Because the conditions between the colonies and Britain did not improve, the Continental Congress convened again. They again set their sites on peace with Britain, however, the King ignored them, labeling them traitors. The Congress now took on the role as a governing body. They worked toward forming an army, gaining foreign allies, and financing their operations by printing money. The group knew Independence was coming and established a committee to write the Declaration of Independence.
  • Declaration of Independence

    Declaration of Independence
    After the start of the Revolutionary War, the committee selected by the Continental Congress began working on the Declartation of Indpendence. This document expressed the reasons why the colonies were splitting from Britain and why they felt they had the right to. This document represents the birth of the United States of America.
  • Articles of Confederation Enacted

    Articles of Confederation Enacted
    It was the first U.S. Constitution, which established a national legislature known as the Continental Congress. Fearing a tyrannical central government, most power within the colonies remained with the states. It did not have the power to collect taxes, so Congress had to request funds from states for the army and navy. The states often denied such requests. The Articles of the Confederation left the United States with a weak and limited national government.
  • Philadelphia Convention

    Philadelphia Convention
    WIth the Articles of Confederation resulting in a weak national government, delegates were ordered to come up with revisions to the document. The 55 delegates that made up the convention realized every state would not agree with the revisions, and therefore, under the conditions of the Articles of Confederation, would not be adopted. Because of this, the group deicided to write a whole new constitution for the nation, and did just that.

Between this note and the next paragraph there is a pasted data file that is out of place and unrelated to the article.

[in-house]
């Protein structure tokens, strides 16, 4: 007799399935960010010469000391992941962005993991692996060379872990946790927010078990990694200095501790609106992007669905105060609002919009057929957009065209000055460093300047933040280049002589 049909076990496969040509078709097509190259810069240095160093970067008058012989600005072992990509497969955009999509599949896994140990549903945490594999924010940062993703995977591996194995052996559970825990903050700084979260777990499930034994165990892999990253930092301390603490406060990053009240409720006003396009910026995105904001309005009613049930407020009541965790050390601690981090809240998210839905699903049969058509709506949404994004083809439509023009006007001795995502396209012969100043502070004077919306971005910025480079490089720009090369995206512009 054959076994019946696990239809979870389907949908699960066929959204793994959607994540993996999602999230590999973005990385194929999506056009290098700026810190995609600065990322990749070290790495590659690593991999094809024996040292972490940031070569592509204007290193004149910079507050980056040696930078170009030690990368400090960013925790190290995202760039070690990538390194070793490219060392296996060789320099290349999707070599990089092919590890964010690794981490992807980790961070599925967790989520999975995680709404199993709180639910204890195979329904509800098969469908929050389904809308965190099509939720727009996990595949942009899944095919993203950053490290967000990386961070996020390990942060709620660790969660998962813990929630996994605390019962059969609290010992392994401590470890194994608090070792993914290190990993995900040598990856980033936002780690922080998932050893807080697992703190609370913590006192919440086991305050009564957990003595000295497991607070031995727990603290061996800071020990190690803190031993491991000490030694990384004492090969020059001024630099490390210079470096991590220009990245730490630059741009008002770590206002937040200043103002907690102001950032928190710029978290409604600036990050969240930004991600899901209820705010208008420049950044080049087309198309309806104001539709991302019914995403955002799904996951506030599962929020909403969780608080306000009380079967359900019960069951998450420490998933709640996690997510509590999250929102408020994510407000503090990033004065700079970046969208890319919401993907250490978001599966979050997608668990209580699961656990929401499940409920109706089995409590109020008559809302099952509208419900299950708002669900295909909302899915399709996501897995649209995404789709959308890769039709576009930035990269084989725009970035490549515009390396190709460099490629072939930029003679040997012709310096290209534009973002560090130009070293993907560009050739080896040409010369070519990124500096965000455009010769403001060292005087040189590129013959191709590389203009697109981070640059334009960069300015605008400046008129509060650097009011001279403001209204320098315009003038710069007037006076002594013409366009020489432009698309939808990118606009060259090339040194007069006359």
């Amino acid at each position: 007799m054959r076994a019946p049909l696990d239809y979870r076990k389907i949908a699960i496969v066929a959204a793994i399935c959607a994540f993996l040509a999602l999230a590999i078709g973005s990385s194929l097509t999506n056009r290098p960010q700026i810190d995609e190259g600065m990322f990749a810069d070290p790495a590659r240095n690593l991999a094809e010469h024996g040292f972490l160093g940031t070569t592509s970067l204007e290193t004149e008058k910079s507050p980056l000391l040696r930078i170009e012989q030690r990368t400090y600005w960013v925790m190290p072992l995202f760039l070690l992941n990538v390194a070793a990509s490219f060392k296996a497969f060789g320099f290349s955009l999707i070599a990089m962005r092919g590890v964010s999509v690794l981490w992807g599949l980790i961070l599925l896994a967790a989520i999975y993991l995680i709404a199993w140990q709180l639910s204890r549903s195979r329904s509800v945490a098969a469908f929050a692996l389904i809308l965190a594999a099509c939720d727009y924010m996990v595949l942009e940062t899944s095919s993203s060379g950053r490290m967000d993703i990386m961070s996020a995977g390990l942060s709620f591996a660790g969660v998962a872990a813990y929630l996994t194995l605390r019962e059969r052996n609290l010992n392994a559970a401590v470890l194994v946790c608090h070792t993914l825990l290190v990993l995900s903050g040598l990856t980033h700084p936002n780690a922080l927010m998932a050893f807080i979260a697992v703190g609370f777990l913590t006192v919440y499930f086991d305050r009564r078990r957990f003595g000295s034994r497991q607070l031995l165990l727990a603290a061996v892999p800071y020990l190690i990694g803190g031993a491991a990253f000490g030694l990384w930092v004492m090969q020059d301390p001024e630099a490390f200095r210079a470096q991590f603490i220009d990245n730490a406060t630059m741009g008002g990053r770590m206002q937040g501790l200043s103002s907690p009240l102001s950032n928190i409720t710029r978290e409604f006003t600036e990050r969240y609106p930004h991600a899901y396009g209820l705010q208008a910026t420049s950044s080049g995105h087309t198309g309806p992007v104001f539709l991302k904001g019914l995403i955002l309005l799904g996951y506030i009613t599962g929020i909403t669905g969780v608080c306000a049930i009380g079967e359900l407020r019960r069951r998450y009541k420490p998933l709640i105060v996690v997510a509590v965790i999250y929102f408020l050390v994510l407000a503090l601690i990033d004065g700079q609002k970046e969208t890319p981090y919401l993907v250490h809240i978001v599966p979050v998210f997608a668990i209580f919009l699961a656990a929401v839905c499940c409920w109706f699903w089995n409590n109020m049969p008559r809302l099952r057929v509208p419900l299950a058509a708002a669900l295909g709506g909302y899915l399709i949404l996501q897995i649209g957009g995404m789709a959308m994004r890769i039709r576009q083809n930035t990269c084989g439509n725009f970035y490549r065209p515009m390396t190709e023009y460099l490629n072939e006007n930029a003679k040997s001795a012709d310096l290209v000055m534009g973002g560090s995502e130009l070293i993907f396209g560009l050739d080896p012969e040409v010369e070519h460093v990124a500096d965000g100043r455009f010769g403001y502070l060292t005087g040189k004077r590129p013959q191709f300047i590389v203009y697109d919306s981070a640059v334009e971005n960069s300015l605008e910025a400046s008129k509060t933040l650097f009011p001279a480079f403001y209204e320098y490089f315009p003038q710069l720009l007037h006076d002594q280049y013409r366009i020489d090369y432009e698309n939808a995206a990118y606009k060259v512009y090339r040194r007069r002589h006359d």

• Connecticut Compromise

    Connecticut Compromise
    The compromise answered the question of how states would be represented in the new legislative branch. The New Jersey plan had been favored by small states. It called for each state to have an equal number of representatives, much like the senate we have today. The Virginia Plan, favored by larger states, called for a representation based on population per state. The compromise agreed upon combined the two ideas, creating a two part Congress composed of the Senate and the House of Reps.
  • Constitution Convention

    Constitution Convention
    The convention took place in Philadelphia and was full of debates and compromises among the 55 state delegates present. They argued on how they believed the new nation should be governed based on their own philosophies and desires. After 109 days of meetings, they had produced the constitution that is still in place in America today.